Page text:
having broadband Internet connections.
Web Technologies

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DHTML
XML
Java
C# (part of Microsoft’s .NET)
Open source
Speech and Writing Recognition

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Current generation speech recognition
programs, Dragon NaturallySpeaking and
IBM ViaVoice, are pretty good when trained
by an individual.
AT&T and others are developing generic
speech recognition technologies that require
no training.
Tablet PCs boast decent handwriting
recognition.
Virtual Reality

Virtual reality systems give the user the
illusion of operating within a threedimensional environment that responds to the
user’s motion within it.
Distributed Intelligence

An increasing range of appliances and
objects are becoming equipped with a
computer processor and so be capable of
“smart” interaction with people. Some people
refer to this as ubiquitous computing.
Electronic Ink / Paper / Books


eBooks, portable devices that can hold
downloaded books, are already available.
Electronic ink or paper is a developing
technology in which microcapsules,
embedded within a thin film that can be
mounted in tablet or possibly even something
like normal paper, can display print in
response to electrical signals.
Nanotechnology

Nanotechnology, involving manipulation at the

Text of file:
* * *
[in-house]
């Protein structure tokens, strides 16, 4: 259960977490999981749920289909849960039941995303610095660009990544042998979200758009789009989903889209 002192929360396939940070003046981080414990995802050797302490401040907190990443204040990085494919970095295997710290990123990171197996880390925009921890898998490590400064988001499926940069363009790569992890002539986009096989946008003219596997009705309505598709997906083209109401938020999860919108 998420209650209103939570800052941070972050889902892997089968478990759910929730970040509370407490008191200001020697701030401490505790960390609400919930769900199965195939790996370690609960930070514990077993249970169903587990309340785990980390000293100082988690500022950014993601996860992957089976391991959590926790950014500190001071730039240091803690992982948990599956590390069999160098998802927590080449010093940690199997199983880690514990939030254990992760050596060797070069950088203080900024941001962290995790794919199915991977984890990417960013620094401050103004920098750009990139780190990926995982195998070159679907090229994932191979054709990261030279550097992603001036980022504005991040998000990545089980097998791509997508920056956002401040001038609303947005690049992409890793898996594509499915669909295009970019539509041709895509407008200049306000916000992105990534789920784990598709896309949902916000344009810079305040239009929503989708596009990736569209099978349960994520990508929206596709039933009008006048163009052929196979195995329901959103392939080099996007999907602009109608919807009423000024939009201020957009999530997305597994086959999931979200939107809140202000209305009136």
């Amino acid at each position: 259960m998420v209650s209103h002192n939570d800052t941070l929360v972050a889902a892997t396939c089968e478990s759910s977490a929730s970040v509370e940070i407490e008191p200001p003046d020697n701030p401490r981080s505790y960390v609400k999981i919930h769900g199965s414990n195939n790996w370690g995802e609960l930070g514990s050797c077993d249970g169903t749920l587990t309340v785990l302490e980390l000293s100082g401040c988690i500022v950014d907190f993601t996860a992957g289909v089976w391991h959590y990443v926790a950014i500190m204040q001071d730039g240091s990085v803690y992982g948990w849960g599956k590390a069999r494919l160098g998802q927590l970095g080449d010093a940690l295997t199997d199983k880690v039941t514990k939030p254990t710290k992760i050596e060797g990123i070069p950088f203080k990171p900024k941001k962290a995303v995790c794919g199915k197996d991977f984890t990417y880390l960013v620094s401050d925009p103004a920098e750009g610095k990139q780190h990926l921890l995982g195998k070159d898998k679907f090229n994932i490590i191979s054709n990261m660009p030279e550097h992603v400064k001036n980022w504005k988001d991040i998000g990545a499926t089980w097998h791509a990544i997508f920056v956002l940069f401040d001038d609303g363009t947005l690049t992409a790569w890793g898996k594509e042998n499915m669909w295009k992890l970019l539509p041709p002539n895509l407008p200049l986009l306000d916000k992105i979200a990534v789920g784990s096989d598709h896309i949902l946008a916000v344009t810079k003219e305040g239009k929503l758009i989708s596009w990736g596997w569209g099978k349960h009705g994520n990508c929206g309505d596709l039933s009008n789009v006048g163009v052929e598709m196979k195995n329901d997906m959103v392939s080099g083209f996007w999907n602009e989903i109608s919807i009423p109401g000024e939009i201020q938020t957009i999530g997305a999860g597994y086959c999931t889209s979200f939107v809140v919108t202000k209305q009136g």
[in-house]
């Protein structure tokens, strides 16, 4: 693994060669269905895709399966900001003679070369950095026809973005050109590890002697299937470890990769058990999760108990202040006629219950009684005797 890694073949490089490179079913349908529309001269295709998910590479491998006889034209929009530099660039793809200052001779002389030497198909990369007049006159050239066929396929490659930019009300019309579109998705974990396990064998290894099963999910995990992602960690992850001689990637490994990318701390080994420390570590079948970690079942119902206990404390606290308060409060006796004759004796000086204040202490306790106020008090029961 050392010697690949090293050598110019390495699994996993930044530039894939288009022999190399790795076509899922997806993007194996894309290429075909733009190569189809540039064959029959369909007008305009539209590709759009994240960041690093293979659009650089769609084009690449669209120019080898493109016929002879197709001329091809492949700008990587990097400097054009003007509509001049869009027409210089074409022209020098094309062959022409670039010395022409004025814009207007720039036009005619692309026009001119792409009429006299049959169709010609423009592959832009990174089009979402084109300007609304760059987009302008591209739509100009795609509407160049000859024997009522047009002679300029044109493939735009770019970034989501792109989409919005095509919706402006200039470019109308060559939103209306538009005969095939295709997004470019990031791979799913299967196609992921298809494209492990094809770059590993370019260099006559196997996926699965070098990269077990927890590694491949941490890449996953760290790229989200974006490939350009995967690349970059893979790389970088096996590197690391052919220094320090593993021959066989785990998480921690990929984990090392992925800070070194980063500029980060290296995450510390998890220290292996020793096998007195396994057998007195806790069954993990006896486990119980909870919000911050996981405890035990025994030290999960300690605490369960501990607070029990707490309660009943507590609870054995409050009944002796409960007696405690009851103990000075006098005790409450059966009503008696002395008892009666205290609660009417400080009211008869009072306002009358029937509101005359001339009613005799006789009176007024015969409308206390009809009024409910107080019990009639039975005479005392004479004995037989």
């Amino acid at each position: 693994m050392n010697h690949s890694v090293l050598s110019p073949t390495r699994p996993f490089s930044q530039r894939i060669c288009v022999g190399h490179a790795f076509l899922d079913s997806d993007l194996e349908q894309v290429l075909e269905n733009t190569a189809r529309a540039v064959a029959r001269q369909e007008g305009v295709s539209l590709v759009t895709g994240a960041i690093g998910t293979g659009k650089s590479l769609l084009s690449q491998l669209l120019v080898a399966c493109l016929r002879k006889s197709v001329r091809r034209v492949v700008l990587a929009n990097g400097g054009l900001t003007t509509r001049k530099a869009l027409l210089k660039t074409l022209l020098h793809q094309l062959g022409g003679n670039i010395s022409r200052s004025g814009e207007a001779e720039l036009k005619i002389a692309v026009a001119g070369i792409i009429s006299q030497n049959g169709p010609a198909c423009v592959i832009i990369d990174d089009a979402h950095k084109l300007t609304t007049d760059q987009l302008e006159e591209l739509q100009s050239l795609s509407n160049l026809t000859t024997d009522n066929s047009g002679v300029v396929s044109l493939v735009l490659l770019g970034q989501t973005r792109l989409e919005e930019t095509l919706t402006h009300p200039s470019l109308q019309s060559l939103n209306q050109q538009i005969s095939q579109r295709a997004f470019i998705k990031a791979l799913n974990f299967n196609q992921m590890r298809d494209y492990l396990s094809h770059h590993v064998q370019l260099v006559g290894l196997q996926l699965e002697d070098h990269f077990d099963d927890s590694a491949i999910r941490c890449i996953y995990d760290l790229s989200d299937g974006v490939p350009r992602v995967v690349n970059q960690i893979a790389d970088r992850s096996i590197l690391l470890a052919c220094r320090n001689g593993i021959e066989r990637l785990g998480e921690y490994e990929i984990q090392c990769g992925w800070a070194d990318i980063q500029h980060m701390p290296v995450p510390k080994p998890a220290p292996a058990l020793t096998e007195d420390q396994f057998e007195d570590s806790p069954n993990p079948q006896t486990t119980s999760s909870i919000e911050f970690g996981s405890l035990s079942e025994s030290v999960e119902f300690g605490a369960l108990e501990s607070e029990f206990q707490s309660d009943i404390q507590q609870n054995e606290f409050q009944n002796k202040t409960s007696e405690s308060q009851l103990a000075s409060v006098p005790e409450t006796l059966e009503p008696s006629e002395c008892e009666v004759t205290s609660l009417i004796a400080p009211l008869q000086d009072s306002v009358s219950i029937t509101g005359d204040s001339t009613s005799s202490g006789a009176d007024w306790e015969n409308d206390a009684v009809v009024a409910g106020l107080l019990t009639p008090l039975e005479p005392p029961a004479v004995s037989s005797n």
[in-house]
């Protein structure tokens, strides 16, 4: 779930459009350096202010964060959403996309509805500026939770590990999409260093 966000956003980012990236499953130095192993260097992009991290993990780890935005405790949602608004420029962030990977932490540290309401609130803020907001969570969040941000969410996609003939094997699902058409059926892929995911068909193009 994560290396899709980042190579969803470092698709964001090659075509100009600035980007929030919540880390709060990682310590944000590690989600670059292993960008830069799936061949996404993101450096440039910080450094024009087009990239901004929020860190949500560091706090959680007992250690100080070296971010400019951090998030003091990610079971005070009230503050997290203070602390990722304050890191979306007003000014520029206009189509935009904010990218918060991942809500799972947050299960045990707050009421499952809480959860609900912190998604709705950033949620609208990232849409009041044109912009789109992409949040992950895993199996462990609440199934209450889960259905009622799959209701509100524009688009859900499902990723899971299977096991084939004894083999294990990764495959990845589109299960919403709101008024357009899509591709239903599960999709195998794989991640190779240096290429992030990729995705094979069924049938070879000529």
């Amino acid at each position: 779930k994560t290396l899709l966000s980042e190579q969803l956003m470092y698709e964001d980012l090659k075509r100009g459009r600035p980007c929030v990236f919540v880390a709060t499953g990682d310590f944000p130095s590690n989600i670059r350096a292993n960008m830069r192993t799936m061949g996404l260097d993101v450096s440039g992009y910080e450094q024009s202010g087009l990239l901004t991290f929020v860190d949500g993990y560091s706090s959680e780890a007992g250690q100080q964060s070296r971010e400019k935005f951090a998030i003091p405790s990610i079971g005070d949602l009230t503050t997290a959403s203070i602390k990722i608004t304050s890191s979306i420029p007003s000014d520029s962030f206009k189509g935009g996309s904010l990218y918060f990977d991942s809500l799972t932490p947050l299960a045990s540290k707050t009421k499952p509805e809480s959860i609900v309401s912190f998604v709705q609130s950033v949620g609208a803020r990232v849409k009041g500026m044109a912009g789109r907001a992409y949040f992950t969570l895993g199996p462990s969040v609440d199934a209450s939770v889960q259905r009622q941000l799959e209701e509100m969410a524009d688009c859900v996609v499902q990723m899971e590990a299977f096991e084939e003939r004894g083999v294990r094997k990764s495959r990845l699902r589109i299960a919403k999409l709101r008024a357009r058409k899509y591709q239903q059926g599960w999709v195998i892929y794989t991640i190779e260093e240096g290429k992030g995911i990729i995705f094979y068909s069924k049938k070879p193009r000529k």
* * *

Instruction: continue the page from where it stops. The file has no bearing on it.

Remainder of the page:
molecular level, is among the most highly
touted of coming technologies
– Chip development (Intel predicts a 1-billion
transistor, 20 GHz chip by 2007)
– Nanotubes
– Miniature machines, such as robots
– Materials assembly
Educational Technology
The Future
Distributed Learning
Predicting the Future

Predicting the future can be a notoriously
tricky proposition. A few examples:
– “Heavier-than-air flying machines are impossible.”
» Lord Kelvin, President, Royal Society, 1895
– “Everything that can be invented has been
invented.”
» Charles Duell, U.S. Office of Patents, 1899
– “I think there is a world market for maybe five
computers.”
» Thomas Watson, Chairman, IBM, 1943
Source: Time magazine, July 15, 1996
Predicting the Future
 Given
the trends and horizon
technologies discussed, how do
you think these will affect education
and training in the future?
Education - future
Education - future


Some experts argue that with the emergence
of multimedia software and the delivery
vehicle of the Internet, schooling as we know
it has become obsolete. They suggest we
should do away with schools as they now
exist.
This is one extreme position.
Education - future
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
Others argue that computer technology is just
a flash in the pan, the latest in a long line of
educational technology innovations that have
promised more than they delivered. They